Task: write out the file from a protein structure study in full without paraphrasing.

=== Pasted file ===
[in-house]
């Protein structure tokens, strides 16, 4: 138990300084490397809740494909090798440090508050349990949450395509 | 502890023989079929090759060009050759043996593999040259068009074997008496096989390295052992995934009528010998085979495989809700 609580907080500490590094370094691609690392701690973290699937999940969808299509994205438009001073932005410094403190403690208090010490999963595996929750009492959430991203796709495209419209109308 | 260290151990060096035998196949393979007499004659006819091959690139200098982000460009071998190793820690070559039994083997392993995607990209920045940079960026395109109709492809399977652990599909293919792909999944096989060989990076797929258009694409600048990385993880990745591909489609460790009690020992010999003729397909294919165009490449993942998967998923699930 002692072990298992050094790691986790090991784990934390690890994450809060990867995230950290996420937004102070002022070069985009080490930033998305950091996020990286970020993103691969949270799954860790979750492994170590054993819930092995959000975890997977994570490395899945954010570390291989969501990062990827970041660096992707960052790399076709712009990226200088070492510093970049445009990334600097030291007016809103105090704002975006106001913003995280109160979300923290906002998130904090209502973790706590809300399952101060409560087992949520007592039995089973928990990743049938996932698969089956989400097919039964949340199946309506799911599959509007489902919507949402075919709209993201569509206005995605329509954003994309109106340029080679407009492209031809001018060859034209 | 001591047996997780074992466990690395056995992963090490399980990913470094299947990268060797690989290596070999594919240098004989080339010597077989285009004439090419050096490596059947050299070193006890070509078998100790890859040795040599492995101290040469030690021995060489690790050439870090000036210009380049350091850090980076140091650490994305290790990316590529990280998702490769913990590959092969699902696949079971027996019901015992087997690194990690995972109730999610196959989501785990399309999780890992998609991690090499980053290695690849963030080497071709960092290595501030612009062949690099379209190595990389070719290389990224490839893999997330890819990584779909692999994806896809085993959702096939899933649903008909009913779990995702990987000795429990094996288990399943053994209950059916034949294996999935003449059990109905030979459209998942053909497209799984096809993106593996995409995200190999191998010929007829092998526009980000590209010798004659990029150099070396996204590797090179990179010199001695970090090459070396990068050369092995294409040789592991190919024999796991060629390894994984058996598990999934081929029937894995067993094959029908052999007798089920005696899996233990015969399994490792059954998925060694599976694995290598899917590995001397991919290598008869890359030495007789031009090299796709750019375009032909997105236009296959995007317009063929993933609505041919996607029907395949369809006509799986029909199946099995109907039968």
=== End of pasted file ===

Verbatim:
[in-house]
């Protein structure tokens, strides 16, 4: 138990300084490397809740494909090798440090508050349990949450395509 | 502890023989079929090759060009050759043996593999040259068009074997008496096989390295052992995934009528010998085979495989809700 609580907080500490590094370094691609690392701690973290699937999940969808299509994205438009001073932005410094403190403690208090010490999963595996929750009492959430991203796709495209419209109308 | 260290151990060096035998196949393979007499004659006819091959690139200098982000460009071998190793820690070559039994083997392993995607990209920045940079960026395109109709492809399977652990599909293919792909999944096989060989990076797929258009694409600048990385993880990745591909489609460790009690020992010999003729397909294919165009490449993942998967998923699930 002692072990298992050094790691986790090991784990934390690890994450809060990867995230950290996420937004102070002022070069985009080490930033998305950091996020990286970020993103691969949270799954860790979750492994170590054993819930092995959000975890997977994570490395899945954010570390291989969501990062990827970041660096992707960052790399076709712009990226200088070492510093970049445009990334600097030291007016809103105090704002975006106001913003995280109160979300923290906002998130904090209502973790706590809300399952101060409560087992949520007592039995089973928990990743049938996932698969089956989400097919039964949340199946309506799911599959509007489902919507949402075919709209993201569509206005995605329509954003994309109106340029080679407009492209031809001018060859034209 | 001591047996997780074992466990690395056995992963090490399980990913470094299947990268060797690989290596070999594919240098004989080339010597077989285009004439090419050096490596059947050299070193006890070509078998100790890859040795040599492995101290040469030690021995060489690790050439870090000036210009380049350091850090980076140091650490994305290790990316590529990280998702490769913990590959092969699902696949079971027996019901015992087997690194990690995972109730999610196959989501785990399309999780890992998609991690090499980053290695690849963030080497071709960092290595501030612009062949690099379209190595990389070719290389990224490839893999997330890819990584779909692999994806896809085993959702096939899933649903008909009913779990995702990987000795429990094996288990399943053994209950059916034949294996999935003449059990109905030979459209998942053909497209799984096809993106593996995409995200190999191998010929007829092998526009980000590209010798004659990029150099070396996204590797090179990179010199001695970090090459070396990068050369092995294409040789592991190919024999796991060629390894994984058996598990999934081929029937894995067993094959029908052999007798089920005696899996233990015969399994490792059954998925060694599976694995290598899917590995001397991919290598008869890359030495007789031009090299796709750019375009032909997105236009296959995007317009063929993933609505041919996607029907395949369809006509799986029909199946099995109907039968």